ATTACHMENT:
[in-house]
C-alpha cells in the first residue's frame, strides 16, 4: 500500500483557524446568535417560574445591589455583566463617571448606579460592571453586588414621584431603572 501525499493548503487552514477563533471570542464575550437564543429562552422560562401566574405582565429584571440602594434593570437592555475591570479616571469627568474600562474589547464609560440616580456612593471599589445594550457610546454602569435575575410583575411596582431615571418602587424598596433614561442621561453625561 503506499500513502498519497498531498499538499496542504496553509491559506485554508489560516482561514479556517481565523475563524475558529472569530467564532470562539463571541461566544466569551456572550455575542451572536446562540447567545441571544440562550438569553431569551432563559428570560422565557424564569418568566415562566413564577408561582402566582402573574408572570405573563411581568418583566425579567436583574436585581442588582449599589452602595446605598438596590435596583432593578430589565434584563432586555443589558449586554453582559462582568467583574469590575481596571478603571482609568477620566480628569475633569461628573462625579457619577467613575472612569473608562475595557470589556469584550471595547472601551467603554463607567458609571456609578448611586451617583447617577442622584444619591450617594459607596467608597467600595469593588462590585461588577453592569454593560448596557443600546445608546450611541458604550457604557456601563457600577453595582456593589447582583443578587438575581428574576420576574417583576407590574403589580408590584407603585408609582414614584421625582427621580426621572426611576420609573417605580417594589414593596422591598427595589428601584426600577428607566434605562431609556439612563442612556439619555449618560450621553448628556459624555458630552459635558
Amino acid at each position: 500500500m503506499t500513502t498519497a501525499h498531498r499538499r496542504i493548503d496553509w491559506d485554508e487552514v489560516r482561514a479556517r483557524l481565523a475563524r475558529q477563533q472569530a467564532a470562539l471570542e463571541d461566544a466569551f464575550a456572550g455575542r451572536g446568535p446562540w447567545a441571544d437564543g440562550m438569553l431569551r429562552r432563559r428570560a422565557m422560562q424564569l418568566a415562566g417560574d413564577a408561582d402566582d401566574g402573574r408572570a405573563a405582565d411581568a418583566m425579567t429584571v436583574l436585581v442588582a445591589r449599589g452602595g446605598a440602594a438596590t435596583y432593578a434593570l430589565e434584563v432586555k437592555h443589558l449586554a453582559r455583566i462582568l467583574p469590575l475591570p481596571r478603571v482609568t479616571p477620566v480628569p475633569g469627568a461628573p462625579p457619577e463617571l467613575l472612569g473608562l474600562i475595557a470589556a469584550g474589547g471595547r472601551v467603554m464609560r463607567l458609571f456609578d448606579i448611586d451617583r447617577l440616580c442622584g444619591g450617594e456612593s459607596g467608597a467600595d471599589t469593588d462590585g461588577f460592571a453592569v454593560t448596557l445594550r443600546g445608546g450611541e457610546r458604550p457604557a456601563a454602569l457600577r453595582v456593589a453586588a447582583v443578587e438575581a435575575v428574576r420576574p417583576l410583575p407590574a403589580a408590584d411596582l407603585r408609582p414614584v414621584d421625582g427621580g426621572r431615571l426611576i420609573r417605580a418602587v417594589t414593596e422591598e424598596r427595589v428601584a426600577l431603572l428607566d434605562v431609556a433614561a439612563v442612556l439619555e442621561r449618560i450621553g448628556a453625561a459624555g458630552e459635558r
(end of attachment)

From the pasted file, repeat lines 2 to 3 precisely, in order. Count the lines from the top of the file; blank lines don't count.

C-alpha cells in the first residue's frame, strides 16, 4: 500500500483557524446568535417560574445591589455583566463617571448606579460592571453586588414621584431603572 501525499493548503487552514477563533471570542464575550437564543429562552422560562401566574405582565429584571440602594434593570437592555475591570479616571469627568474600562474589547464609560440616580456612593471599589445594550457610546454602569435575575410583575411596582431615571418602587424598596433614561442621561453625561 503506499500513502498519497498531498499538499496542504496553509491559506485554508489560516482561514479556517481565523475563524475558529472569530467564532470562539463571541461566544466569551456572550455575542451572536446562540447567545441571544440562550438569553431569551432563559428570560422565557424564569418568566415562566413564577408561582402566582402573574408572570405573563411581568418583566425579567436583574436585581442588582449599589452602595446605598438596590435596583432593578430589565434584563432586555443589558449586554453582559462582568467583574469590575481596571478603571482609568477620566480628569475633569461628573462625579457619577467613575472612569473608562475595557470589556469584550471595547472601551467603554463607567458609571456609578448611586451617583447617577442622584444619591450617594459607596467608597467600595469593588462590585461588577453592569454593560448596557443600546445608546450611541458604550457604557456601563457600577453595582456593589447582583443578587438575581428574576420576574417583576407590574403589580408590584407603585408609582414614584421625582427621580426621572426611576420609573417605580417594589414593596422591598427595589428601584426600577428607566434605562431609556439612563442612556439619555449618560450621553448628556459624555458630552459635558
Amino acid at each position: 500500500m503506499t500513502t498519497a501525499h498531498r499538499r496542504i493548503d496553509w491559506d485554508e487552514v489560516r482561514a479556517r483557524l481565523a475563524r475558529q477563533q472569530a467564532a470562539l471570542e463571541d461566544a466569551f464575550a456572550g455575542r451572536g446568535p446562540w447567545a441571544d437564543g440562550m438569553l431569551r429562552r432563559r428570560a422565557m422560562q424564569l418568566a415562566g417560574d413564577a408561582d402566582d401566574g402573574r408572570a405573563a405582565d411581568a418583566m425579567t429584571v436583574l436585581v442588582a445591589r449599589g452602595g446605598a440602594a438596590t435596583y432593578a434593570l430589565e434584563v432586555k437592555h443589558l449586554a453582559r455583566i462582568l467583574p469590575l475591570p481596571r478603571v482609568t479616571p477620566v480628569p475633569g469627568a461628573p462625579p457619577e463617571l467613575l472612569g473608562l474600562i475595557a470589556a469584550g474589547g471595547r472601551v467603554m464609560r463607567l458609571f456609578d448606579i448611586d451617583r447617577l440616580c442622584g444619591g450617594e456612593s459607596g467608597a467600595d471599589t469593588d462590585g461588577f460592571a453592569v454593560t448596557l445594550r443600546g445608546g450611541e457610546r458604550p457604557a456601563a454602569l457600577r453595582v456593589a453586588a447582583v443578587e438575581a435575575v428574576r420576574p417583576l410583575p407590574a403589580a408590584d411596582l407603585r408609582p414614584v414621584d421625582g427621580g426621572r431615571l426611576i420609573r417605580a418602587v417594589t414593596e422591598e424598596r427595589v428601584a426600577l431603572l428607566d434605562v431609556a433614561a439612563v442612556l439619555e442621561r449618560i450621553g448628556a453625561a459624555g458630552e459635558r